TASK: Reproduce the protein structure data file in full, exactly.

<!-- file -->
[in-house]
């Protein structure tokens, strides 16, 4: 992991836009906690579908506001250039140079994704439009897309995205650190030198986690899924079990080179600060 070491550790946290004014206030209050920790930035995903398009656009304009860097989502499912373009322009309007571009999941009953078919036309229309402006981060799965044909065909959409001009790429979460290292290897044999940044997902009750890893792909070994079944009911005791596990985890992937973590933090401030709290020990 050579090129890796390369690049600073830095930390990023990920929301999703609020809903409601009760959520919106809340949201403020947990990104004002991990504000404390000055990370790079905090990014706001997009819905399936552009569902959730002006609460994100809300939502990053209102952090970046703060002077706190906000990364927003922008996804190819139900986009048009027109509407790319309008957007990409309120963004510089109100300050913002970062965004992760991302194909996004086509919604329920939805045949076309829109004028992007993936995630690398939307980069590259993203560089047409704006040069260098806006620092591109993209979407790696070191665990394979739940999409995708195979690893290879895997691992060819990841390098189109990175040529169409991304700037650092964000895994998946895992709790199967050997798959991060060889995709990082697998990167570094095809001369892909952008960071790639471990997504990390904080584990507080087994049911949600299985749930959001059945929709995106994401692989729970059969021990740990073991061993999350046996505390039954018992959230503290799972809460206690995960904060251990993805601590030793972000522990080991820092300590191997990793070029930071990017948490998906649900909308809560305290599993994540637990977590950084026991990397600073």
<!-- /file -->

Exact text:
[in-house]
């Protein structure tokens, strides 16, 4: 992991836009906690579908506001250039140079994704439009897309995205650190030198986690899924079990080179600060 070491550790946290004014206030209050920790930035995903398009656009304009860097989502499912373009322009309007571009999941009953078919036309229309402006981060799965044909065909959409001009790429979460290292290897044999940044997902009750890893792909070994079944009911005791596990985890992937973590933090401030709290020990 050579090129890796390369690049600073830095930390990023990920929301999703609020809903409601009760959520919106809340949201403020947990990104004002991990504000404390000055990370790079905090990014706001997009819905399936552009569902959730002006609460994100809300939502990053209102952090970046703060002077706190906000990364927003922008996804190819139900986009048009027109509407790319309008957007990409309120963004510089109100300050913002970062965004992760991302194909996004086509919604329920939805045949076309829109004028992007993936995630690398939307980069590259993203560089047409704006040069260098806006620092591109993209979407790696070191665990394979739940999409995708195979690893290879895997691992060819990841390098189109990175040529169409991304700037650092964000895994998946895992709790199967050997798959991060060889995709990082697998990167570094095809001369892909952008960071790639471990997504990390904080584990507080087994049911949600299985749930959001059945929709995106994401692989729970059969021990740990073991061993999350046996505390039954018992959230503290799972809460206690995960904060251990993805601590030793972000522990080991820092300590191997990793070029930071990017948490998906649900909308809560305290599993994540637990977590950084026991990397600073």